“Cornell’s employee base was down 10 percent when they originally thought it was going to be five percent, or around 400 people,” she said.
According to the Division of Planning and Budget, Cornell will be able to reduce $201.8 million of recurring costs — expenses that are predictable on a long term basis — through Fiscal Year 2013.
A number of individual colleges departments have been faced with budget cuts in recent years –– such as the Department of Theatre, Film and Dance –– or eliminated entirely, such as the Department of Education. Many of these changes have provoked dissent across campus.
However, Mangum said that the administration’s method of making cuts is aimed at protecting the University’s academic integrity.
“Our priorities were always colleges first, academic support second and then administration,” Mangum said. “That’s why you see a lot of reductions in the administrative areas, which represents a larger relative reduction than the other two categories.”
Mary Opperman, vice president for human resources, said that downsizing –– the University has eliminated about 800 positions since 2008–– has greatly affected current employees.
“We’ve been measuring quality of services … and obviously some services are affected. You have fewer people then you’re not going to be able to offer the same services,” Opperman said. “Almost every area of the University is smaller than what it was before … from the staff’s standpoint, they are working so hard to minimize the impact on the students and customers.”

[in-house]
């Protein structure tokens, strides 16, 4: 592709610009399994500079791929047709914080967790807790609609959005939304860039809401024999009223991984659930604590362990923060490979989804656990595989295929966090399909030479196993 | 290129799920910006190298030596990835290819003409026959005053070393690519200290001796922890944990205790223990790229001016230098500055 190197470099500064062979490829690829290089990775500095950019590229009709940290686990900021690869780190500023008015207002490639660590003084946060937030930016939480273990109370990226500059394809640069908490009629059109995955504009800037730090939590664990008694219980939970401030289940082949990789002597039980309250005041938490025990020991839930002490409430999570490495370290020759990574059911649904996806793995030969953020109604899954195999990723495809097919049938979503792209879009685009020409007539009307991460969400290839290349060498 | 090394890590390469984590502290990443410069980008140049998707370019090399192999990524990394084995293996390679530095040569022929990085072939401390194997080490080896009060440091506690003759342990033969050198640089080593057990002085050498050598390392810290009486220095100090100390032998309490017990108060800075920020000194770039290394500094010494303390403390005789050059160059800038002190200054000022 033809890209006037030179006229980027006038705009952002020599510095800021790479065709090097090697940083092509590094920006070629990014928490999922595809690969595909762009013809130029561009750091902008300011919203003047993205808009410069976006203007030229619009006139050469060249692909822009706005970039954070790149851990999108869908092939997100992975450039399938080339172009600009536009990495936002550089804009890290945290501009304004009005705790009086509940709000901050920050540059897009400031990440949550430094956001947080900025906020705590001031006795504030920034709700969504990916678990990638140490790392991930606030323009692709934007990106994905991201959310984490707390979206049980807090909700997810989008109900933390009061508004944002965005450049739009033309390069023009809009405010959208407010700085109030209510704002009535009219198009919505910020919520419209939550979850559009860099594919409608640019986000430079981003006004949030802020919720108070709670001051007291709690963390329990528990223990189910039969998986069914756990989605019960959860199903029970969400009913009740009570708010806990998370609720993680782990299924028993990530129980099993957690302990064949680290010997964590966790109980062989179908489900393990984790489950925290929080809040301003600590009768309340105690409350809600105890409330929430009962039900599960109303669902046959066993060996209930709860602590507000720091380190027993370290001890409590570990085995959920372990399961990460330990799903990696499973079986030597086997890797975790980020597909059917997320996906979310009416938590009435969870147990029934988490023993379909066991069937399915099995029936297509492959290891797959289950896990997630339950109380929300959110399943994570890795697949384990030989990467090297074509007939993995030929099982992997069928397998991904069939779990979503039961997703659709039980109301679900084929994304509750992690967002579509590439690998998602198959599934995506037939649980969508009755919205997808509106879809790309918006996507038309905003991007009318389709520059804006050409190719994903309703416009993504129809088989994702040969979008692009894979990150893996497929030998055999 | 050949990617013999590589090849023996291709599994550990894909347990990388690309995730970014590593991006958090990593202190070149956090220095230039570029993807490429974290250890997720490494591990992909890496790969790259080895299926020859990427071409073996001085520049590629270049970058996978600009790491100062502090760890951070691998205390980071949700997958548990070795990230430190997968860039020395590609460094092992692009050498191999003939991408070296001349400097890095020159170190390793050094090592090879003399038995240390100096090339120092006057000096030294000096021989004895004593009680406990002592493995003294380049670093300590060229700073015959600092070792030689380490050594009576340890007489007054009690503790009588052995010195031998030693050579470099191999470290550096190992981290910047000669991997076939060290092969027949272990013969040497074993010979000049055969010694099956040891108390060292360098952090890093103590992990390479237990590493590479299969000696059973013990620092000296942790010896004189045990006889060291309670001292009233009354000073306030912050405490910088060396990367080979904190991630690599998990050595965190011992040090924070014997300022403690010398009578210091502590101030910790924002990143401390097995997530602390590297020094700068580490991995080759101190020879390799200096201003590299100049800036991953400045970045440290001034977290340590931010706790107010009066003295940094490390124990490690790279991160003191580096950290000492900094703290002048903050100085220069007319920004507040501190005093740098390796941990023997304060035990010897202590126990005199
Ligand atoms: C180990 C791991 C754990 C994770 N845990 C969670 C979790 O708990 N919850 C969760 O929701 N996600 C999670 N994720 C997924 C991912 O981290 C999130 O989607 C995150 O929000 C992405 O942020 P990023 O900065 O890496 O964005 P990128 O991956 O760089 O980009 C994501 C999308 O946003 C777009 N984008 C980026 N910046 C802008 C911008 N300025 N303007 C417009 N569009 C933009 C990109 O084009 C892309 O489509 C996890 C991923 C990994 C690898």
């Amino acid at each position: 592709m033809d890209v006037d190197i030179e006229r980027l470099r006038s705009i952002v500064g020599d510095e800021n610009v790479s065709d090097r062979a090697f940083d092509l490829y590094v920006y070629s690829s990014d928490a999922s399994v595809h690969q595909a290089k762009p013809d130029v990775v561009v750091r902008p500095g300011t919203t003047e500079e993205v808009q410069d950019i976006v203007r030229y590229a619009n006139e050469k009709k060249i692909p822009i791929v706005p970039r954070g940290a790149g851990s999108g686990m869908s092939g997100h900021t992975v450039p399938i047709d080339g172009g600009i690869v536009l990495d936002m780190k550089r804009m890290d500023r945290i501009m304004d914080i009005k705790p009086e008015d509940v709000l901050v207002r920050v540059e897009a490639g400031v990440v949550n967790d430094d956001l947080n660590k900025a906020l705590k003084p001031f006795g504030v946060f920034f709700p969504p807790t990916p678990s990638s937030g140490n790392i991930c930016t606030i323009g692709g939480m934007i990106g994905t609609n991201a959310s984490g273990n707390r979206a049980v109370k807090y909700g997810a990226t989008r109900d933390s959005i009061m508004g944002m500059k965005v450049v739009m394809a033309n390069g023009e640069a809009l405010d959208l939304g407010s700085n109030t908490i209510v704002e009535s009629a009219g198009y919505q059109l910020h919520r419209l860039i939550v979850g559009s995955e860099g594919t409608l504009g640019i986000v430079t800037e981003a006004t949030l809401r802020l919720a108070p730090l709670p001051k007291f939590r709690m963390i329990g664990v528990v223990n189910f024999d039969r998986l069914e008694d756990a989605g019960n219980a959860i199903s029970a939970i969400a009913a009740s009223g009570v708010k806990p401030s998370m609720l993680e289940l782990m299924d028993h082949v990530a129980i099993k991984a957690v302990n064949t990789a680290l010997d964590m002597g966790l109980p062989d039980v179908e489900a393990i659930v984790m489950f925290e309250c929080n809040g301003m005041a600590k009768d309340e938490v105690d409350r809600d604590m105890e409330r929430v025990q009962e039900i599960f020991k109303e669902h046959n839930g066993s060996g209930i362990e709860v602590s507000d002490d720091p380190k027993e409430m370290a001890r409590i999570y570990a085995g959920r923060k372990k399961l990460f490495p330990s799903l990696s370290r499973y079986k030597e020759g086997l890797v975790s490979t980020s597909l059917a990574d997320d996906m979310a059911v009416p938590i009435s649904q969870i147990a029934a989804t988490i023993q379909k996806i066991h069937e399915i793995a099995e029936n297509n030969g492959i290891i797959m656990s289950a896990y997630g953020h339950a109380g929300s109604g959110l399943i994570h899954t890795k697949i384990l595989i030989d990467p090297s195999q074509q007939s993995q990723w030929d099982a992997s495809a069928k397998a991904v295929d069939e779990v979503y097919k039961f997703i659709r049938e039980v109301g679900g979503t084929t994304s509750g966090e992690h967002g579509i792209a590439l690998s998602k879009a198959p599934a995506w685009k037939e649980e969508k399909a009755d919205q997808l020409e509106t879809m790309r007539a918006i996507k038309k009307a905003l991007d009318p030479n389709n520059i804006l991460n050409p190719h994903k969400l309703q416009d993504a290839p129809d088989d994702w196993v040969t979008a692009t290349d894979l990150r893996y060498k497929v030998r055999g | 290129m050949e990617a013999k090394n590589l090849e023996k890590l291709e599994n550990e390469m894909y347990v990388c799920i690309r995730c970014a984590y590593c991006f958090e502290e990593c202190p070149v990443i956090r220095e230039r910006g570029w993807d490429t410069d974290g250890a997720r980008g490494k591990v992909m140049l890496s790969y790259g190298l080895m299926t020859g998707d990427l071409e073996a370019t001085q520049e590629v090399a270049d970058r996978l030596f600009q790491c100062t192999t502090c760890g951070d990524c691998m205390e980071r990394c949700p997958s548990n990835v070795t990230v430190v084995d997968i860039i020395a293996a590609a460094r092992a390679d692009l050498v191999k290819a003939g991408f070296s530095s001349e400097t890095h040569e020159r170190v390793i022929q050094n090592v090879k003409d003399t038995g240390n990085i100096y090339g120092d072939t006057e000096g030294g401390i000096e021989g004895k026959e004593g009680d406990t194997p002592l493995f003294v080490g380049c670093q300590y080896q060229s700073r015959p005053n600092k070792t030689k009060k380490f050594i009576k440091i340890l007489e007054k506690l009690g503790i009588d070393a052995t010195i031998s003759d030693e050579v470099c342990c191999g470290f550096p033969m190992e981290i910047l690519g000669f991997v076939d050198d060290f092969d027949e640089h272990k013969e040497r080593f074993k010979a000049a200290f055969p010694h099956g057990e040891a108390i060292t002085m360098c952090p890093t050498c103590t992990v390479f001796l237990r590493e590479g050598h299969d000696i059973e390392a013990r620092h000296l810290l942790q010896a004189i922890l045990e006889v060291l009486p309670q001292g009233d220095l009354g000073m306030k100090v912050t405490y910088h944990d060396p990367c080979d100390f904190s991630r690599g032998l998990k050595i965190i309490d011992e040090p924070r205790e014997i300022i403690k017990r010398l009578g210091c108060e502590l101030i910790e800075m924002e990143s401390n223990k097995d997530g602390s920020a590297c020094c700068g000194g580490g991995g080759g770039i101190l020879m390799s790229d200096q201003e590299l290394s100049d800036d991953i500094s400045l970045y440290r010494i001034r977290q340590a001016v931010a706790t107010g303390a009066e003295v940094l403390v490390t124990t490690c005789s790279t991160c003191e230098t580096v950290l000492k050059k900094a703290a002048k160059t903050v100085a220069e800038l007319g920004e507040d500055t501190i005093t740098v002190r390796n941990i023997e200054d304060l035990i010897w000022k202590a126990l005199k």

Opperman also cautioned against the negative impact of increasing workloads on a strained staff.
“For the staff, the impact has been on them. They’ve been working so hard and it’s been very difficult for them. They are feeling stressed … and we are worried about that, their well-being and workload,” Opperman said.
One important source of cost reductions is the Administrative Streamlining Program, which is aimed at ensuring that the University is functioning as efficiently as possible, according to Mangum.
“The Administrative Streaming Program, which is a thing that Cornell had engaged with a consulting firm, has helped define and capture organizational savings,” Mangum said. “The whole idea of a streamlining effort is you can still deliver the same quality of the same services for less money.”
According to John Adams, assistant vice president for ASP, the program will permanently reduce the budget by $38 million in Fiscal Year 2011, $19 million in Fiscal Year 2012 and $20 million in Fiscal Year 2013.
Adams offered a different perspective for the impact of restructuring efforts on University services.
“In general, I don’t think services have been affected, but people who have been here for a long time probably would argue against that,” Adams said. “Part of what’s happening is there have been investments in technology enhancements to help offset [the reduction in staff].”
“For example, we are bringing in a new human resources software package and that will free up a number of positions to do other things,” Adams said. “Right now, in order to get something done you have to have somebody else to look for you, whereas in the future you would be able to do that yourself, and that will free up somebody who would be sitting at a desk and keying in things all the time.”